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Did Germany's 9-euro train and bus ticket pay off?

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Berlin, Aug 30: The public-transportation ticketing system in Germany is so complicated, that there's even a song about it. In "Out of Bempflingen," the Schwabian a cappella group "Chor der Mönche" (Choir of Monks) sing of their struggles crossing the no man's land between two of the country's regional transport networks.

"No one's at the desk/Where's a ticket machine?/Getting a ticket from Metzingen to Bempflingen isn't easy," the German group sings of the towns just five kilometers (3.1 miles) apart from each other.

Did Germanys 9-euro train and bus ticket pay off?

Unable to figure out what ticket to buy, they throw in the towel and walk instead. "It's actually a true story," Michael Niedhammer, one of the band members, told DW.

This summer, things were different. August 31st marks the end of Germany's 3-month experiment with ultracheap, streamlined public-transportation ticketing. Rather than navigating Germany's 60+ tariff and transport networks, from June to August people could travel nationwide on all local and regional buses and trains (long-distance trains were excluded) with a single ticket. The price? Just 9€ ($9) a month.

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Mission accomplished?

The measure, which German magazine Der Spiegel described as "the largest experiment Germany has ever undertaken on its local public transport system," took people by surprise. The federal government announced it in March as part of a relief package developed to help consumers deal with record-high inflation.

Quick decisions are a rarity in German politics. Major policy moves generally follow long negotiation periods and lengthy consultations with experts and stakeholders.

The 9-euro ticket was an exception, taking even the transportation companies by surprise. As the pilot project wraps up on Wednesday, many are reflecting on the whirlwind summer and whether the nationwide ticket was a success.

Price attracted new customers

Over 52 million people purchased the ticket, according to the Association of German Transport Companies (VDV) — equal to more than 60% of the country's population. An additional 10 million people received the discount automatically via preexisting subscriptions to local transportation networks. Such subscriptions cost around €80 a month in major German cities, according to ADAC, Germany's largest motorists' association. Over the three summer months, these travelers automatically saved over €200.

Did Germanys 9-euro train and bus ticket pay off?

The deal also pulled in many new passengers. According to a VDV survey, 15% of 9-euro ticket users said that without the special price they wouldn't have taken the trips that they did.

"Millions of people living off of pensions, state welfare or low salaries are normally denied [the luxury of travel]," Ulrich Schneider, CEO of the Paritätischer Gesamtverband — a social work and welfare association — wrote in an opinion essay. "And they will be denied it again when this ticket offer expires."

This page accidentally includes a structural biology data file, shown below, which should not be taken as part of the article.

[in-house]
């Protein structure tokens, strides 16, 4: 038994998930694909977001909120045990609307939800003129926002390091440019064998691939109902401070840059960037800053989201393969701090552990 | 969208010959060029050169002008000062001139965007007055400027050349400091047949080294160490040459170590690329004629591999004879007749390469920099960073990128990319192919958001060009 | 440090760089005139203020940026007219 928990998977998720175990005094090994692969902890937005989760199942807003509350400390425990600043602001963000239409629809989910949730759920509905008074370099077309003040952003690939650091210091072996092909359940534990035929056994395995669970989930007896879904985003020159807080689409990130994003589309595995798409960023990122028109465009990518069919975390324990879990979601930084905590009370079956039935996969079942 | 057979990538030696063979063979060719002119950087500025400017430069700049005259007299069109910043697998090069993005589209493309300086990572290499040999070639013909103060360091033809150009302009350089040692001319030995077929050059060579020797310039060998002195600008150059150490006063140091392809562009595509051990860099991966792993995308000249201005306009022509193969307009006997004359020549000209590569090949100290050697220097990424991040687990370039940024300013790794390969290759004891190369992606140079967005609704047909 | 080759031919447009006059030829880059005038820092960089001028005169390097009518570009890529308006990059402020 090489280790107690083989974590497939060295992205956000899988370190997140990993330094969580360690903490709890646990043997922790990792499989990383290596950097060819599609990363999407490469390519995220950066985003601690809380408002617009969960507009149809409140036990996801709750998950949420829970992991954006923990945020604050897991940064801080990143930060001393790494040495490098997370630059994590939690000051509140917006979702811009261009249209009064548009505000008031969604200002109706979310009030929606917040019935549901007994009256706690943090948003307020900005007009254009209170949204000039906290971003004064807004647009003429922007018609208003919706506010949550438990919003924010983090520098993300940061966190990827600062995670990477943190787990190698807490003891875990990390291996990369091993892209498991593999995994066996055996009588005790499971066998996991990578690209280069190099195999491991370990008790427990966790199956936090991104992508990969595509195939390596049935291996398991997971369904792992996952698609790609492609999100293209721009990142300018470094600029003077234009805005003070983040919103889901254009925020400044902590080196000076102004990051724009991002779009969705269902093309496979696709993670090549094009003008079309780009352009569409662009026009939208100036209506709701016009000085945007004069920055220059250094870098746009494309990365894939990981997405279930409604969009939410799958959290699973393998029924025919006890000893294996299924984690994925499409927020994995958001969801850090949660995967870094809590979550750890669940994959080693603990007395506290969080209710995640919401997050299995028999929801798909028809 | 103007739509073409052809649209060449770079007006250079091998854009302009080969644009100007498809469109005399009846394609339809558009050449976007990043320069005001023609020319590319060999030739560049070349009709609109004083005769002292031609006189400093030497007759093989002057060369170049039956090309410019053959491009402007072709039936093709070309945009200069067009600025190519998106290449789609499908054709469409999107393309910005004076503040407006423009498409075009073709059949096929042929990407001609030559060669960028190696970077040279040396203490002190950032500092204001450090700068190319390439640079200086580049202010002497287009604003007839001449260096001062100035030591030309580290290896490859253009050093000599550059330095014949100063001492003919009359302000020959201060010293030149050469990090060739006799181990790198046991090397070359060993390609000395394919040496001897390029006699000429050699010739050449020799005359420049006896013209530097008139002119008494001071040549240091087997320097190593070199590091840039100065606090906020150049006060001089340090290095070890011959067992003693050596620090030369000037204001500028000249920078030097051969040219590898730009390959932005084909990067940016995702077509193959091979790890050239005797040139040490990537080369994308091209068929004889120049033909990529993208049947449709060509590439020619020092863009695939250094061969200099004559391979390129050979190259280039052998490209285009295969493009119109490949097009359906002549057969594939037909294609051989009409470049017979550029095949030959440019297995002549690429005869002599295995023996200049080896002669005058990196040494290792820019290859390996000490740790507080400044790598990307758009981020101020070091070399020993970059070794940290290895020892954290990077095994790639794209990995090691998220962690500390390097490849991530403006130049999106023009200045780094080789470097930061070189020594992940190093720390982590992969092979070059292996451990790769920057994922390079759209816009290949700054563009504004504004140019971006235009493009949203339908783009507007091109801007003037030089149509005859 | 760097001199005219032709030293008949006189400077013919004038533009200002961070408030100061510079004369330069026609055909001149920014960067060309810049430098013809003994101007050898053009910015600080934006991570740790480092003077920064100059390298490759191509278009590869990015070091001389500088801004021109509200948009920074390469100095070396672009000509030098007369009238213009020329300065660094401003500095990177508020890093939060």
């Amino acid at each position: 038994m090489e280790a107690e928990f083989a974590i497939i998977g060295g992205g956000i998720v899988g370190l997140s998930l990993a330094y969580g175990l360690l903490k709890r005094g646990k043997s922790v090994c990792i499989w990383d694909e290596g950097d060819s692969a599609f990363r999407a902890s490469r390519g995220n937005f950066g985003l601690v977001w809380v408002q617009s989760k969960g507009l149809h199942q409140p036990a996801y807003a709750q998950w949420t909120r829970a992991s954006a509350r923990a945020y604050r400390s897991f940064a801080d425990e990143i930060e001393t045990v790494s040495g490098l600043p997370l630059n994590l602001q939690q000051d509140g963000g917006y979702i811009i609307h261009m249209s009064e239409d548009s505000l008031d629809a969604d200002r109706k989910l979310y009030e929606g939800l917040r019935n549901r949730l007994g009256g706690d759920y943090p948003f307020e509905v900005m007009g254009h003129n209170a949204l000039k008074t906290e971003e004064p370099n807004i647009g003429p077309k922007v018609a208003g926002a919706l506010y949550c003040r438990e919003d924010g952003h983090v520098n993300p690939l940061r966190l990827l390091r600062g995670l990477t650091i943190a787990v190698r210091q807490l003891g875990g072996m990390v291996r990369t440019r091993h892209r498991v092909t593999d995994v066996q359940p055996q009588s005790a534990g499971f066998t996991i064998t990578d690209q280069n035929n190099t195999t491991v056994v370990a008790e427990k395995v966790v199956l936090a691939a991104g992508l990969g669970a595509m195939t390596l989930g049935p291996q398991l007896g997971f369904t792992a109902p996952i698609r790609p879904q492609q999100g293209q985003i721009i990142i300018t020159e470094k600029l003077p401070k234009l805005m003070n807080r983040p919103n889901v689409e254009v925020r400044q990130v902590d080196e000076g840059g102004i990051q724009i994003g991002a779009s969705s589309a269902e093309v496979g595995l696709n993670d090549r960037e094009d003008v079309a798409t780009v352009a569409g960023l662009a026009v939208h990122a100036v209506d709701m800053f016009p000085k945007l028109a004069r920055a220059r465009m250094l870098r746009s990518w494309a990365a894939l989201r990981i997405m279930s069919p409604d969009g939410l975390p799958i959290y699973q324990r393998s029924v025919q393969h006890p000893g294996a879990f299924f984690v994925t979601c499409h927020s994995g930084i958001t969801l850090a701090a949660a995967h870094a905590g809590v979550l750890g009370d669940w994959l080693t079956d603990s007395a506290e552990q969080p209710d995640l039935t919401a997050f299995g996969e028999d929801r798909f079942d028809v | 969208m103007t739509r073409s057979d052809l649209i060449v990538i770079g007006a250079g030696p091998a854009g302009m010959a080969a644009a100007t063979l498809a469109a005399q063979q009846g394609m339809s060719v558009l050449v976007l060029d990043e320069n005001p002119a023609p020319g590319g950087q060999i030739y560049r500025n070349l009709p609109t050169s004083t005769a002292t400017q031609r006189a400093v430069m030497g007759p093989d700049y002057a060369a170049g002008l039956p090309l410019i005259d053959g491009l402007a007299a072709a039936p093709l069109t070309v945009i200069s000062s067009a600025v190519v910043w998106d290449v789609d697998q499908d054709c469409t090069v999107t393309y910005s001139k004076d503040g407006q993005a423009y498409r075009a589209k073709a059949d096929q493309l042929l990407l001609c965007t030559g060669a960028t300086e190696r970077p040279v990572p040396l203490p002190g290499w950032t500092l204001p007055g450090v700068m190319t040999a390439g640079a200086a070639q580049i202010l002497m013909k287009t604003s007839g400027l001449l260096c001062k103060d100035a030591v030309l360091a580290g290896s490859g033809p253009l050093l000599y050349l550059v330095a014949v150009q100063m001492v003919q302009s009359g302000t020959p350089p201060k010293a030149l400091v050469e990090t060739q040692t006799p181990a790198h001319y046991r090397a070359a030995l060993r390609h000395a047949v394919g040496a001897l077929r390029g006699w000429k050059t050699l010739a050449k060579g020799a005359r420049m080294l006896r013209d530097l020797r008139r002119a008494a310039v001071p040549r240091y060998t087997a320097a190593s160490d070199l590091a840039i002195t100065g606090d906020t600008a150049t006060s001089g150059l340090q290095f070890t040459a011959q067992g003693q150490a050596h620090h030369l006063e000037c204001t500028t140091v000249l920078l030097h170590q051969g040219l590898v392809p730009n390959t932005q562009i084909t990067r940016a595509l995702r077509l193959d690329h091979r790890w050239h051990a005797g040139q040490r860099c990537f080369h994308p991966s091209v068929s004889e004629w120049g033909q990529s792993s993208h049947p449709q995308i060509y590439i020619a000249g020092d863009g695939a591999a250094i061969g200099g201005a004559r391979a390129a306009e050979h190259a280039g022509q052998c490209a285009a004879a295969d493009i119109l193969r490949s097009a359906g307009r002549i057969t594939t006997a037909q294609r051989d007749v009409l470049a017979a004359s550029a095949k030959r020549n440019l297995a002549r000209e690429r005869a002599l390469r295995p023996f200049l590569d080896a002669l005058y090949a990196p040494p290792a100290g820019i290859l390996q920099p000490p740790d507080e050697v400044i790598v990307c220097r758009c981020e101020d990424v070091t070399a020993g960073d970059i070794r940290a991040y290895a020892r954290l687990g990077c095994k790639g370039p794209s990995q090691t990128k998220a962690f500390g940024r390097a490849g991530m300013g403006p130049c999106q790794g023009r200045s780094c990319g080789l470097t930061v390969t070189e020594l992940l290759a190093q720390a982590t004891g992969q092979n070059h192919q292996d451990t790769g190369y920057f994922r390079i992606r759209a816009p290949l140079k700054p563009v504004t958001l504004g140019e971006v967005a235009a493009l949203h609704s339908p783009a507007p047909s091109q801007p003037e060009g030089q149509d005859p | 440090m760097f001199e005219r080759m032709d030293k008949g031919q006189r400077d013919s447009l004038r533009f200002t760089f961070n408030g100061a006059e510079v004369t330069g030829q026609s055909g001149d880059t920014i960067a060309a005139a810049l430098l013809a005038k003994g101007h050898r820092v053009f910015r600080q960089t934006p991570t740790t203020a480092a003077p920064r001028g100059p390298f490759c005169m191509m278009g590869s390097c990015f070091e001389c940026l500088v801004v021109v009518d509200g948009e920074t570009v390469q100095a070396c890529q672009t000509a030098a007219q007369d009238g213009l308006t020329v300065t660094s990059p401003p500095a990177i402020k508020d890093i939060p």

The rate of inflation in Germany also went down slightly during the experiment, an effect the country's statistics office attributed in part to the low fare.

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Massive demand exposed flaws

But that news was perhaps of little comfort to hot and tired passengers, who daily took to social media this summer to share horror stories of overfilled trains, broken air conditioning and hourslong delays.

For years, proponents of train and bus travel have complained that Germany has underinvested in this public service. In a country better known abroad for its Autobahn highways and manufacturing Porsches and Mercedes, late and crowded trains had started becoming the norm even before the low-cost ticket was introduced.

The federal government provided Germany's regional 16 states with an additional €2.5 billion to compensate for the loss of ticket sales due to the project. That figure did not include funding for added capacity, personnel or upkeep to cater to the increased demand. With states like Saxony-Anhalt reporting up to three times as many passengers as usual on certain train lines this summer, the chronic underinvestment was thrown into sharp relief.

"The 9-euro ticket has cast a spotlight on the problems with regional transportation," said Ralf Damde, the head of the general works council at DB Regio, a regional subsidiary of Germany's national railway operator Deutsche Bahn. "There are not enough staff and especially too few vehicles to absorb the increase in passenger numbers in the future," he told RedaktionsNetzwerk Deutschland (RND), which is the joint corporate newsroom of Germany's Madsack Media Group.

Did Germanys 9-euro train and bus ticket pay off?

Debate over follow-up ticket

Critics of the discounted ticket say the money would be better spent on developing said infrastructure.

"We need every additional euro to expand and improve the service so that local public transport can become a mobility alternative suitable for everyday use," said Reinhard Sager, president of the Association of German Counties, dpa news agency reported.

Despite the uncomfortable travel conditions, as the project winds down, many are advocating for the low rate to be extended, particularly in light of the country's recent failure to meet its carbon reduction targets.

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"The solution is obviously not to make public transport less attractive again," one user wrote in a discussion on the social platform Reddit. "But to fix/build the required infrastructure."

Source: DW

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